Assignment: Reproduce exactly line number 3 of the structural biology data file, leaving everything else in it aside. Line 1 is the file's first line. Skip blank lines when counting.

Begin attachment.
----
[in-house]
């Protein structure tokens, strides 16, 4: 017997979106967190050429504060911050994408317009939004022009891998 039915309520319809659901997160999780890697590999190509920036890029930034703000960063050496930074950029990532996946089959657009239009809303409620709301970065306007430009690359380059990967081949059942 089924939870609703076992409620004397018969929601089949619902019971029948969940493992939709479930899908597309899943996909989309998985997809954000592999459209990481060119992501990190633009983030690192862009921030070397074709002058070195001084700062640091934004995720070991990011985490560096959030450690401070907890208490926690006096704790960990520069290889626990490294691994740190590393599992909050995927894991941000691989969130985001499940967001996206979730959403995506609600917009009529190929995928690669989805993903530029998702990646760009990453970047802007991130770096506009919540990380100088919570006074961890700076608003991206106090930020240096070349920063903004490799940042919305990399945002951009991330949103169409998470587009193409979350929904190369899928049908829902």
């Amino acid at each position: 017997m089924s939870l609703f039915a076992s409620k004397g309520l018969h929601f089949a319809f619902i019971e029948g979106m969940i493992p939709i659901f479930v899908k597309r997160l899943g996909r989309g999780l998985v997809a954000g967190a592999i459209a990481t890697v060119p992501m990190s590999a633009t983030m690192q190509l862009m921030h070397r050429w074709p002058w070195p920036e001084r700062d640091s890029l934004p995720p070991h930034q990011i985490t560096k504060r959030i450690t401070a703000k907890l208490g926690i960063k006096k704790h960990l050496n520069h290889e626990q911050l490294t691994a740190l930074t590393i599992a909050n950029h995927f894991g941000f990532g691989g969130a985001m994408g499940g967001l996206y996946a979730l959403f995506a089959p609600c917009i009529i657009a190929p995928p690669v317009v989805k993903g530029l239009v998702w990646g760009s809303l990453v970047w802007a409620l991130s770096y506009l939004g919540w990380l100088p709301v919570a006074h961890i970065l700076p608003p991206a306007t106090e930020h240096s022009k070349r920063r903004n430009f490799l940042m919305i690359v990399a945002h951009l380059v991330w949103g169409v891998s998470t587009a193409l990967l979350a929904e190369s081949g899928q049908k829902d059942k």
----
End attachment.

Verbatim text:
């Amino acid at each position: 017997m089924s939870l609703f039915a076992s409620k004397g309520l018969h929601f089949a319809f619902i019971e029948g979106m969940i493992p939709i659901f479930v899908k597309r997160l899943g996909r989309g999780l998985v997809a954000g967190a592999i459209a990481t890697v060119p992501m990190s590999a633009t983030m690192q190509l862009m921030h070397r050429w074709p002058w070195p920036e001084r700062d640091s890029l934004p995720p070991h930034q990011i985490t560096k504060r959030i450690t401070a703000k907890l208490g926690i960063k006096k704790h960990l050496n520069h290889e626990q911050l490294t691994a740190l930074t590393i599992a909050n950029h995927f894991g941000f990532g691989g969130a985001m994408g499940g967001l996206y996946a979730l959403f995506a089959p609600c917009i009529i657009a190929p995928p690669v317009v989805k993903g530029l239009v998702w990646g760009s809303l990453v970047w802007a409620l991130s770096y506009l939004g919540w990380l100088p709301v919570a006074h961890i970065l700076p608003p991206a306007t106090e930020h240096s022009k070349r920063r903004n430009f490799l940042m919305i690359v990399a945002h951009l380059v991330w949103g169409v891998s998470t587009a193409l990967l979350a929904e190369s081949g899928q049908k829902d059942k």